Tuesday, 28 July 2009

Business Basics 2 : It's a numbers game

Another truism – the more customers you see, and the more you see your customers, the more successful you are likely to be. Obvious, but for many of us there can be a gap between what we know intellectually and what we believe in our hearts and do as a result. Outside of work life as well as inside.

Of course there is no guarantee that if you get in front of a lot of customers you will win business – your proposition could be so unappealing that no matter how many people you see no one will buy (though people will buy quite remarkable things – do you remember pet rocks?). But whatever your success rate, 99% or 1%, if you see more existing and potential clients more often you are likely to get more business. As said in the book Rainmaking, by Ford Harding, if my success rate is 10% and yours is 20%, I’ll still win more business than you if I see 21 customers and you only see 10.

Salesmen are used to thinking that every rejection moves them closer to a sale – the rest of us are less sanguine. It hurts when a client says no. When times are hard – like they are at the moment – and possible projects are being put on the shelf it takes a strong mental attitude to keep putting yourself in the way of rejection. And of course, when things get better we are all often too busy doing the work in hand to spend too much time seeing people other that existing clients.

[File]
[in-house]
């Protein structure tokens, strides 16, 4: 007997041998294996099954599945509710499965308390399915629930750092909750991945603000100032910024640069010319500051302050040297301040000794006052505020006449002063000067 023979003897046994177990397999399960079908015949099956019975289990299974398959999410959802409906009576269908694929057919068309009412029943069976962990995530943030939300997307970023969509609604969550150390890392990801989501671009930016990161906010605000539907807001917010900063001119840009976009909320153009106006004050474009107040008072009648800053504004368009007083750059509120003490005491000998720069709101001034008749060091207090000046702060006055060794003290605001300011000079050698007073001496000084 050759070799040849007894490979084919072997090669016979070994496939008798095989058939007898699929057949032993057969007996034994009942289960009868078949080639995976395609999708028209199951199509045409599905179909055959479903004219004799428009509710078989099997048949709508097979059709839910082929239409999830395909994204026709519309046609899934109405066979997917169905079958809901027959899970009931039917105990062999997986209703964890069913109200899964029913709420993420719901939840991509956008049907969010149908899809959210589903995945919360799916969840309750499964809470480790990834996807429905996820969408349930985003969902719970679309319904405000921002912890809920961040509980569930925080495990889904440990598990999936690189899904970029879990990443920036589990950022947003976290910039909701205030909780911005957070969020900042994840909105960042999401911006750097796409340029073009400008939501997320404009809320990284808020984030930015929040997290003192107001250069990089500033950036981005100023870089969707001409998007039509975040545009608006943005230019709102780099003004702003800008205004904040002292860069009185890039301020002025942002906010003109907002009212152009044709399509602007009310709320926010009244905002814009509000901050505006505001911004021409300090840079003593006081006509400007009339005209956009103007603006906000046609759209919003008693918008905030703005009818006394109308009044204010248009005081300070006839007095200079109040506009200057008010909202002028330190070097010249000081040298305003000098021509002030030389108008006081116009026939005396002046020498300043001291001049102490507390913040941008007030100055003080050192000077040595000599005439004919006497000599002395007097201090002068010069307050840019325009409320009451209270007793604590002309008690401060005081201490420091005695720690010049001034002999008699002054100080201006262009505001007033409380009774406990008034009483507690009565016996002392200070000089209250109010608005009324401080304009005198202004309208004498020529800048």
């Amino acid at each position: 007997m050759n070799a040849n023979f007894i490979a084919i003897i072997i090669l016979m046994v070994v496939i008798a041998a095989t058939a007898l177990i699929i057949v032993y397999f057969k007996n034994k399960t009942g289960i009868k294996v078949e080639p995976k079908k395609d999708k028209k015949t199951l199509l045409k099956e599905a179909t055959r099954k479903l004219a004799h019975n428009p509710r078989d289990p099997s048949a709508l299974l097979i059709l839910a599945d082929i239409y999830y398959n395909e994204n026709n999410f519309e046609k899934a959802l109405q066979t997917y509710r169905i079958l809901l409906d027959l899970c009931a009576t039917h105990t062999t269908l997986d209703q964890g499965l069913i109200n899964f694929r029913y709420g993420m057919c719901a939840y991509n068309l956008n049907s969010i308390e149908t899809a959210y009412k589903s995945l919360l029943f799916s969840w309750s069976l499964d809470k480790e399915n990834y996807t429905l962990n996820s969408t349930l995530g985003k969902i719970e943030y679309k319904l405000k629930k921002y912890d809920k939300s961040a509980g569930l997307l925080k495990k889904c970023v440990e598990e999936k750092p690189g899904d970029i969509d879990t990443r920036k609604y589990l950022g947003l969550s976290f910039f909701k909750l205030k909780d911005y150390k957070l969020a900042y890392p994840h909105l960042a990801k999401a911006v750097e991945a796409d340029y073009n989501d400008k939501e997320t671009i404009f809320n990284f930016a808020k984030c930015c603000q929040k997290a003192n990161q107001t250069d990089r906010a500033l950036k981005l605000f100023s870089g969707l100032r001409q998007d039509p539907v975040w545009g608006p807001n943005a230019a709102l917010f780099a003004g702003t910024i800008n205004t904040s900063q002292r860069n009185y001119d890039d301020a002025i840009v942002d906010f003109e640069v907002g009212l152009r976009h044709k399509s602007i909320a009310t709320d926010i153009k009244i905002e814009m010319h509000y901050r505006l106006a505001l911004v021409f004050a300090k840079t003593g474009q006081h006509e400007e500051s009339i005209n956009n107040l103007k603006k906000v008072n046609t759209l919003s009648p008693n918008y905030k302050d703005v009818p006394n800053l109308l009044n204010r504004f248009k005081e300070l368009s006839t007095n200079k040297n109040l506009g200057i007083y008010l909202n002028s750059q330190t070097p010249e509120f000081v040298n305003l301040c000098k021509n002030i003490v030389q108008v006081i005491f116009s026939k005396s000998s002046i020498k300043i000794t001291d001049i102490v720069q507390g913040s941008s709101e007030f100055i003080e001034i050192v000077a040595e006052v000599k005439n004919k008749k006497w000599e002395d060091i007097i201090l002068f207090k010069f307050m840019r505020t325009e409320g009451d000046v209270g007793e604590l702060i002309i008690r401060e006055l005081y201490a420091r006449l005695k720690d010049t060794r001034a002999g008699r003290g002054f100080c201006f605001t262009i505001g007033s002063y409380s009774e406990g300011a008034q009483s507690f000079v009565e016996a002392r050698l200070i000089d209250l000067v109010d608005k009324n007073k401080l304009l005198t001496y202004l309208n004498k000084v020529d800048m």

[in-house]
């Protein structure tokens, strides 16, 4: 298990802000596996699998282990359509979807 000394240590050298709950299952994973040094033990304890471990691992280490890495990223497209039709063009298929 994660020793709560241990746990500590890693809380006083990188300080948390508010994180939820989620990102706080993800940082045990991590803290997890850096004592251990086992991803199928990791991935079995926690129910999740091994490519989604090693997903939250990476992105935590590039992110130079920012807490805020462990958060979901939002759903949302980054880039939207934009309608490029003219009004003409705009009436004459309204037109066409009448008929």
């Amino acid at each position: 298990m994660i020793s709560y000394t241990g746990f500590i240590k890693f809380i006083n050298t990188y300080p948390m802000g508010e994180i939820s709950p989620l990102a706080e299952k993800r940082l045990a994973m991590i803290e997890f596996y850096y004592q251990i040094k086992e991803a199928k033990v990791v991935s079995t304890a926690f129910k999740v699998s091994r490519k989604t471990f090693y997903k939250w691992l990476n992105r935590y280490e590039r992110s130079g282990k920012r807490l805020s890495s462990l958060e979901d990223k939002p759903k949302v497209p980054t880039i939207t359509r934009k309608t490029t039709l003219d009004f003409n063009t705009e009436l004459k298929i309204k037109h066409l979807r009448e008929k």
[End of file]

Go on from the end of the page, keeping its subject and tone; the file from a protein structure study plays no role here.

As a consultancy we can talk ourselves out of business quite easily – our current project we nearly didn’t bid for on the grounds that the client knew us well but did not invite us in.. Naturally (and wrongly) we thought they did not want us. Another client I saw recently asked why we didn’t bid on a piece of work that was a follow up to an earlier project of ours – the answer was that we did not know about it. Talking more to our clients more often would have avoided both of the those problems.

In industries like Speciality Chemicals, the risks of a new supplier can be high – and so customers want to see consistent commitment to them as an account before taking a chance on change. Other times technical requirements change quite quickly, which an incumbent supplier might not notice but a hungry supplier on the outside might notice and take advantage of. And sometimes you get lucky and call straight after a need for your services has just arisen.

Of course call rate along guarantees nothing, but little and often (and for a long time) can be the way to get business.

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